Photographs: Charles Franci
December 2015: A conversation with head gardener Tom Clarke
There will be reindeer in residence at Trelissick this month, and visits from Father Christmas. What can visitors see in the garden?
We’re illuminating it at weekends in December, when it will stay open until 7pm: there will be spotlights in some of our biggest trees, which will show the garden in a wonderful new light. The atmosphere during the day is different, too. After the trees drop their leaves, lovely views of the River Fal are suddenly revealed. You can see the big boats moored there, and the working boats of the traditional oyster industry. Trelissick feels more of a maritime garden in the winter. But there is still colour in December. The oaks don’t usually lose their leaves until after Christmas, and there are a few mahonias, and some lovely scented plants like winter-flowering sarcococcas and shrubby loniceras. We do have a few very early Cornish daffodils which poke their heads up before Christmas. And even in the depths of winter, the valley feels like a Burmese rain forest, with all the jungly plants there.
What has been the focus for the Trelissick gardening team during 2015?
We’ve created a cool, shady Himalayan valley, after clearing a lot of Rhododendron ponticum and laurel. We’ve also planted some interesting southern hemisphere conifers, like phyllocladus from New Zealand. Throughout the garden, we’ve had to make the difficult decision to take down some really big trees, especially pines, which are coming to the end of their lives. They don’t grow old gracefully — they tend to give up the ghost and fall over, so they’re quite dangerous. Ageing trees and plants are also susceptible to disease. But we have a whole new generation of young plants to replace them. Trelissick will still be here in 500 years, we hope, so with every tree we plant, we think about the impact it will have in the future. An oak will survive for centuries, so you don’t want to have to cut it down in 20 years’ time because it’s in the way of something else.
How much is known about the garden’s history?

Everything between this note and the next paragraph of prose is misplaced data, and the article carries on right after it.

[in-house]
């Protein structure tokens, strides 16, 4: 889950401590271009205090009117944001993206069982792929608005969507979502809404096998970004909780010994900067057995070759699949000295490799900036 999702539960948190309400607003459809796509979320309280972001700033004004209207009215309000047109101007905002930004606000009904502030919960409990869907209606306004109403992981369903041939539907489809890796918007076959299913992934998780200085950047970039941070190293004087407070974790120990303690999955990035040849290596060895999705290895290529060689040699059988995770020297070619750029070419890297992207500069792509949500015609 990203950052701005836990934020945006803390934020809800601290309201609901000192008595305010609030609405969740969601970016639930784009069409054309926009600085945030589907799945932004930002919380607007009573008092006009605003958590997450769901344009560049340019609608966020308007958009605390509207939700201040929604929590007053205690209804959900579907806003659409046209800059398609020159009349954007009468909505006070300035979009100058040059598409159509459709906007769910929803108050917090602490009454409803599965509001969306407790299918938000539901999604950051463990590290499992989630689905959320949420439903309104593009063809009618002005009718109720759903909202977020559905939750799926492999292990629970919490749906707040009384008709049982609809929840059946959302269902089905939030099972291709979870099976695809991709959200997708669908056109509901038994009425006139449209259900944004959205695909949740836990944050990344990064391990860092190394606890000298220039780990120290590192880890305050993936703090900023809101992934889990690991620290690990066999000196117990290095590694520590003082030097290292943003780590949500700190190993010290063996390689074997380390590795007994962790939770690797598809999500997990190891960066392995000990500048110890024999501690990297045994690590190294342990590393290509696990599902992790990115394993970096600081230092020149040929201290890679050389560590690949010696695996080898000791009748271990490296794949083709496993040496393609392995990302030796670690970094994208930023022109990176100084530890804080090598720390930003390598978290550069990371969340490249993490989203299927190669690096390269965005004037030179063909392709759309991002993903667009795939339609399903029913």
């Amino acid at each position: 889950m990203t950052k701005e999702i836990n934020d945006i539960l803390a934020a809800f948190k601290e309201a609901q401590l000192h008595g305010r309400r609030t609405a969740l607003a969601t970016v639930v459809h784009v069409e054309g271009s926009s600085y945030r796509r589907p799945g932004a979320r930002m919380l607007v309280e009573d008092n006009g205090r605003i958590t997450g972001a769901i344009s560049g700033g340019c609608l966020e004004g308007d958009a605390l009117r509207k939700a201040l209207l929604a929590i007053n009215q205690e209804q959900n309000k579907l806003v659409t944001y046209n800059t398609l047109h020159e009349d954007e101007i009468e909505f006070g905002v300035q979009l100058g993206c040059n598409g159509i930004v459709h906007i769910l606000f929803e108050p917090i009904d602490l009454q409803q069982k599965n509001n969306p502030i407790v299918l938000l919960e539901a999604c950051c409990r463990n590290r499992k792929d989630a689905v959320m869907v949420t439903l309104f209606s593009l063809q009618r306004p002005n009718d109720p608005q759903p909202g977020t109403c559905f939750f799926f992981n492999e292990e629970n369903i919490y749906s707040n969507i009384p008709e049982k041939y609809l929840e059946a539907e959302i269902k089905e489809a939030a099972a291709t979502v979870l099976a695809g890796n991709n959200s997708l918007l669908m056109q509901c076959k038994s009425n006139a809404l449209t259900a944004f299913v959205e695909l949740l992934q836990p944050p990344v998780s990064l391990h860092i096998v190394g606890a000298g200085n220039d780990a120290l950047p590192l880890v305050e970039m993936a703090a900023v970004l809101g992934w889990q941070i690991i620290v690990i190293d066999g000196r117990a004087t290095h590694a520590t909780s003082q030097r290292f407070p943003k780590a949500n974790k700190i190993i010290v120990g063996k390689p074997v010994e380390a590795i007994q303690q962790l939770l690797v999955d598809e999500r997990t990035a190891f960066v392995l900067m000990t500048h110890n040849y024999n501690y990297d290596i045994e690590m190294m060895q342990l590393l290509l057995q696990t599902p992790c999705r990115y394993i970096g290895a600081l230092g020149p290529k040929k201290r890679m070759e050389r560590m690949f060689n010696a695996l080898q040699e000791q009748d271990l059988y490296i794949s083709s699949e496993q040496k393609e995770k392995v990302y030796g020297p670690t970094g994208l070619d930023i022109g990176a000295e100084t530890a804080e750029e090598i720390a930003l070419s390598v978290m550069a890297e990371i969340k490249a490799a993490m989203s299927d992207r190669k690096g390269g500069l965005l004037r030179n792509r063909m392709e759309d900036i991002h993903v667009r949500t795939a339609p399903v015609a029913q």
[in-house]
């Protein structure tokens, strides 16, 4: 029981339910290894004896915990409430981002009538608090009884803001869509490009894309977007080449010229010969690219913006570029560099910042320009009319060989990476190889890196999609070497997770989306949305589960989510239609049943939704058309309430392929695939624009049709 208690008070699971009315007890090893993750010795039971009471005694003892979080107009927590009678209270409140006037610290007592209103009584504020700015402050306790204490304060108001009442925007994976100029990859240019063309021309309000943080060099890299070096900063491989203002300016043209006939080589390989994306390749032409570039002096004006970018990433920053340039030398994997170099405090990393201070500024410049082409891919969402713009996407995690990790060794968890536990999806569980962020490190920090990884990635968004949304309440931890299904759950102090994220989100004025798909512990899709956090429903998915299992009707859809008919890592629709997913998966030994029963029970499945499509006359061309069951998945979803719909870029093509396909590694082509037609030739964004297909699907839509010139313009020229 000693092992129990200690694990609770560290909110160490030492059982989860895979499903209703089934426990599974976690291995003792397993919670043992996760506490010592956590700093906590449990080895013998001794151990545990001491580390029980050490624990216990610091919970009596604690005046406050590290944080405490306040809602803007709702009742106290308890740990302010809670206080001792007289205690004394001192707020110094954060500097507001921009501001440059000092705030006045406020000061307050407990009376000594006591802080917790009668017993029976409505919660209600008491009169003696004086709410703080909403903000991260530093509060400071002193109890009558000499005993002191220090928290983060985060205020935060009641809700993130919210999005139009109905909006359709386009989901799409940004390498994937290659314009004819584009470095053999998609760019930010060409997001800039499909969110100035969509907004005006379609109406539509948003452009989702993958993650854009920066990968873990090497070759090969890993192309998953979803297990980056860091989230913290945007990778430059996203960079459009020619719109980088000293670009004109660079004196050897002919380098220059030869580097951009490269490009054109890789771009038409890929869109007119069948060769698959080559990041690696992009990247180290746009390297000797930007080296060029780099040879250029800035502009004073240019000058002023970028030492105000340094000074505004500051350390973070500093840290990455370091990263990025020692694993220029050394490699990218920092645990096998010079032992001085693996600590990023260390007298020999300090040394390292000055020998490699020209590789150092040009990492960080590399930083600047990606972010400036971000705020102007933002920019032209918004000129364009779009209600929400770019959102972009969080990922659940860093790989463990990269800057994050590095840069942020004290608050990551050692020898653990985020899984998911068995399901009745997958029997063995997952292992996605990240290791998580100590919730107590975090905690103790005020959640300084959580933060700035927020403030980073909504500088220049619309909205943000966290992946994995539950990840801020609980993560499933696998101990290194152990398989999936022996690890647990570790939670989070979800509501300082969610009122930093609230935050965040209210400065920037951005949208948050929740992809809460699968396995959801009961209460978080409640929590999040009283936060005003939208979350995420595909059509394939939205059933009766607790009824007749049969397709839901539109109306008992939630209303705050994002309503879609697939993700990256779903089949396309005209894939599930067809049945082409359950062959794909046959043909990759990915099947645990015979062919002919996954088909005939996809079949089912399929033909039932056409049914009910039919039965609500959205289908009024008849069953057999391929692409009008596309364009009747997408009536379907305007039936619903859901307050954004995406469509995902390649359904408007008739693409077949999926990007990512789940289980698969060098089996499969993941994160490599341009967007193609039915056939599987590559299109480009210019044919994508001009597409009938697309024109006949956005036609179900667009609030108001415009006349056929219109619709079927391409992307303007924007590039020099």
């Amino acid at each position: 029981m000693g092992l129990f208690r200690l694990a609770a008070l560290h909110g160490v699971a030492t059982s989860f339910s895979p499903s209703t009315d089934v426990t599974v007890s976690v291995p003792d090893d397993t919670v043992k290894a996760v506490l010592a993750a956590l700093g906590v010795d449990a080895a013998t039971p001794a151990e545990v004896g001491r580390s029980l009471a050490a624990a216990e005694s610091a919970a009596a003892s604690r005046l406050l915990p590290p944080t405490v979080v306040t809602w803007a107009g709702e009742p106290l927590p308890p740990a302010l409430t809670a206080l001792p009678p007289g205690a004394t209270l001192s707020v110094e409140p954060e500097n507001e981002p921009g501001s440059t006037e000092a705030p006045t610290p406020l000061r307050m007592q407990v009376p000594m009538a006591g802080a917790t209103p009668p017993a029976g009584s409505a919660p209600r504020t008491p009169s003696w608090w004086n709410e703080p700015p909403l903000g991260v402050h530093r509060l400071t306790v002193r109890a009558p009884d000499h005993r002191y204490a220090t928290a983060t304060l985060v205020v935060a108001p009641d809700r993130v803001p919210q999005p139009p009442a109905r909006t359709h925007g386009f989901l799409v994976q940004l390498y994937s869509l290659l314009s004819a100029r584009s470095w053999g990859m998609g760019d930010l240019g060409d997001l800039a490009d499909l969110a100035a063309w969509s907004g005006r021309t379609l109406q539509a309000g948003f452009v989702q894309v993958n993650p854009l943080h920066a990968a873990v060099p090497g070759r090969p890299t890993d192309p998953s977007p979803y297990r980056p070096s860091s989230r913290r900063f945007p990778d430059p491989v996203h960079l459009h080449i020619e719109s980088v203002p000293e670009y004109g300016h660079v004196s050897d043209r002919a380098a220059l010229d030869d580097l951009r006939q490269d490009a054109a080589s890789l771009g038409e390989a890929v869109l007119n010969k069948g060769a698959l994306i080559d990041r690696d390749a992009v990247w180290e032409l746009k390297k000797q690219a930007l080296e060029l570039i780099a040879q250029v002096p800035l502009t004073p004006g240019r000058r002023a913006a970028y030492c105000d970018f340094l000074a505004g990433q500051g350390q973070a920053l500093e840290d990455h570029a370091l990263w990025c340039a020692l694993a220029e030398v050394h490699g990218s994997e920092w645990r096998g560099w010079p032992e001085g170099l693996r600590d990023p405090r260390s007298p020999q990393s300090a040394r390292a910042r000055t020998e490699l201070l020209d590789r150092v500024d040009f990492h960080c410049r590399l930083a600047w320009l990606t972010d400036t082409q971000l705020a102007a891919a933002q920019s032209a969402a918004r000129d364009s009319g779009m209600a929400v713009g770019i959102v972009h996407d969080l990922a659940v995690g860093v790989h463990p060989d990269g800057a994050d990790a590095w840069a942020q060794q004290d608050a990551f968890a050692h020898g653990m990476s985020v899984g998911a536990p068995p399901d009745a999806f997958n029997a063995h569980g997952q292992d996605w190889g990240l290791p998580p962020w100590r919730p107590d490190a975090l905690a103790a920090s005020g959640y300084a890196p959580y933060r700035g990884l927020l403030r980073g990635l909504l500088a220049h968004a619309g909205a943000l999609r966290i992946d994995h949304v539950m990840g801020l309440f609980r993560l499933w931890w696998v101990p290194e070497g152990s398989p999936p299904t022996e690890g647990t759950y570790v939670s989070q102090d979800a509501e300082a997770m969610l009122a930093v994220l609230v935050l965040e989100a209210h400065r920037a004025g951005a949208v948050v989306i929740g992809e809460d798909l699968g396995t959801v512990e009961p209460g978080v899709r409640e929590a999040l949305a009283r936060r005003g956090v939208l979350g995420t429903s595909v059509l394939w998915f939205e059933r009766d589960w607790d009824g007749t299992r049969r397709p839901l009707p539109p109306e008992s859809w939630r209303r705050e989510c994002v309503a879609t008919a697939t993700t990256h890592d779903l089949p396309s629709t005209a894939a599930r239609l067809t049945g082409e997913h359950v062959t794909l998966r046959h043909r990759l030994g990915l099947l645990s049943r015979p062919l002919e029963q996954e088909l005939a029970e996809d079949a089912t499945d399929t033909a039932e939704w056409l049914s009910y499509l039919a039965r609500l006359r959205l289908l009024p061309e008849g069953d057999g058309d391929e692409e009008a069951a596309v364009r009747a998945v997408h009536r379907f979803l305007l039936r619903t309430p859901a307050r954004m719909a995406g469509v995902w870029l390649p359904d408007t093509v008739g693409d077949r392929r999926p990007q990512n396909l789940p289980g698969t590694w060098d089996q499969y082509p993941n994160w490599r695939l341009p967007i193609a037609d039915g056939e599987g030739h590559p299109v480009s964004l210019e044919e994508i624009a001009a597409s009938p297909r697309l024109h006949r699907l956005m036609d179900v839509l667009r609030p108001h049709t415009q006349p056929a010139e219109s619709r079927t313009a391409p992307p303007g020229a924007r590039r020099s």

It was used for grazing in the 17th century, and the woodland is only about 150 years old. The house was built here because of the river views, and the land to the east became the garden.
From its origins as a Victorian pleasure ground, it became the wonderful plantsman’s garden it is now. Trelissick has a timeless quality. It’s like an onion: there are many layers of planting, because each owner has added new things. The National Trust has now owned the garden for 60 years – longer than any previous owner.
What has the trust aimed to do at Trelissick?
Plants have always been brought here from all over the world, and that is a tradition we’re continuing. As gardeners, we’re here to grow and nurture plants: we’re not just park keepers, and the garden isn’t a museum. We don’t worry whether something we plant now would have been around in 1850. In terms of its conservation value, Trelissick is more about location and layout: not just the river views, but the fantastic mixture of woodland planting, lawns and wildflowers.
Most of our visitors come in the summer, so we’ve put a lot of time and effort into improving our herbaceous borders. Unlike many gardens in other parts of the country, we can leave the plants out all year round. We have gingers, cannas and bananas in our borders, and leafy perennials which are exotic, but also Cornish, as they do so well here. The borders look good until they are clobbered by the first frost. Last year we didn’t have frost; in other years, it has been minus 6 in the first week in December.
What challenges does this unpredictable weather present?
Climate change is a real phenomenon. In the last few years, we’ve had one of the wettest Augusts on record, and one of the warmest Januarys. Cornwall is particularly vulnerable to autumnal storms: two years ago, we had to close the garden two or three times a week for six weeks. Some plants and trees are more susceptible to the changing climate than others. We have to be more selective with the plants we use. The important thing is to try things out and accept that some won’t survive.
Trelissick is now open all year round. What difference has this made?
It has changed the way we manage the place. We used to have 70,000 visitors in a good year; this year, we’ve had 170,000. We have holidaymakers who come several times a year, as well as a lot of local visitors who feel passionately about the garden. It’s lovely that they can now see it in the winter. We do have to close off some areas, so that people don’t slip on wet lawns, but we have good gravel paths, and people can see 90 per cent of the garden in the winter. In January, people don’t want to sit on a lawn having a picnic anyway!
What are your plans for 2016?
I’ve just taken delivery of a lot of plants from the National Trust’s Plant Conservation Centre in Devon, including some nice maples. Cornwall isn’t renowned for autumn colour, but maples and acers will guarantee it, whatever the weather.
Because Trelissick House is now open to the public, we’re also spending a lot of time developing the original entrance to the garden so that visitors can see the lovely view of the river as soon as they arrive.